1/365 Reflections on a Life: 1

The first time I saw her she was 5-and-a-bit, exactly the same age as I was. We’d just moved out of the apartment on Mountain Street and into our new house on Heine Avenue.

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10/365 Reflections on a Life: 10

The first time we exchanged places it was like stepping into another world, at least for me. I don’t know what it was like for her, we never talked about it. I saw her mother, who looked like my mother, in a different way than I’d ever seen my own mother. Maybe it was because her mother was a stranger to me and strangers don’t yell at other people’s daughters.

17/365 Reflections on a Life: 17

Then I told my daughter about my time as a teenager,  growing up in the house on Heine Avenue. I told her of the fierce arguments I had with my mother. I told her about the girl in the mirror. I explained how we switched places: the girl and I placing our foreheads together, then our fingertips, then pushing through to the other side.

21/365 Reflections on a Life: 21

My mother heard me say, “Mom, what happened to the big mirror in your room? Did it break? Did you get rid of it?”

My mom replied that she’d only moved the mirror to the back of her bedroom door. She seemed to sense panic in my voice, but didn’t ask why.

25/365 Reflections on a Life: 25

Despite being a grown woman, each visit to my mother’s house after that included a visit to her bedroom mirror to remember the child, the teenager, the adult who looked just like me but was somehow a better version of me, who lived in a better place than I did.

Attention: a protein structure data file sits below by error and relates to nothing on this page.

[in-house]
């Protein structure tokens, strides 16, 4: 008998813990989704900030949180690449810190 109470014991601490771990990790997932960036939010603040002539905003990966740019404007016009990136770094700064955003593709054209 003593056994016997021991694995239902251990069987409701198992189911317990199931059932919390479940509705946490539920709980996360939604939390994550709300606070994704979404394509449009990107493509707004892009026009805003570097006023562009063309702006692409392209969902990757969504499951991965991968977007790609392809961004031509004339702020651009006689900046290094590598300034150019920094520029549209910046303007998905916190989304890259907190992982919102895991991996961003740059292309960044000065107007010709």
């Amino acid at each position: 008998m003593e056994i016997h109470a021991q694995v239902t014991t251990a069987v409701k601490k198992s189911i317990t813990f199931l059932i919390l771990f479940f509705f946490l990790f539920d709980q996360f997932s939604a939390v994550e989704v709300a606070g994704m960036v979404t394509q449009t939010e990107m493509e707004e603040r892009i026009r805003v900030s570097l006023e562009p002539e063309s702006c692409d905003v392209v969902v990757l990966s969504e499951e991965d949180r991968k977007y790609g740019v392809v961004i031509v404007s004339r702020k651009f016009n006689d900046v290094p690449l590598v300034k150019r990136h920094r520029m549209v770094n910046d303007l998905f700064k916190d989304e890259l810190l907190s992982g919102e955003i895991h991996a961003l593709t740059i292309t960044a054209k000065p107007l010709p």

29/365 Reflections on a Life: 29

On the way back to Bethesda, hauling a U-Haul loaded with furniture, boxes of photos childhood memories, and my dad’s old chainsaw, I felt a pang of regret in my gut that I’d not taken the mirror with me. We surely could have found room for it in our house and it would have been safe. It would have been comforting to have her with me all the time. (You might be thinking that she’s in every mirror, but there you would be wrong. She is only in that one mirror. I have never seen her in any other.)

30/365 Reflections on a Life: 30

More recently I visited my childhood home for the last time. It was empty, the estate sale agents had done their job well. It was void of everything I knew from my childhood and teen years, from my visits as an adult. It was missing the people I loved, the furniture I sat in, the art on the walls. I walked around, taking pictures for a possible blog post. I went into every room, opened each closet, and peeked into drawers and cabinets. I expected to feel sadness, but instead just felt emptiness.

31/365 Reflections on a Life: 31

On the way home, this time on an airplane, I realized that when I was in that empty house, in my mother’s empty bedroom, I forgot to see if the mirror was still there on the back of the door or if the estate sale agents had sold it to someone wanting a sturdy mirror. Either way, someday someone else will look in that mirror. Will they see the shadow of a lonely teenage girl, angry at her mother about this or that injustice? She’s still there, I know it. I just wonder if it is me or her.

[Author’s note: Here’s the whole story with a photo of the mirror]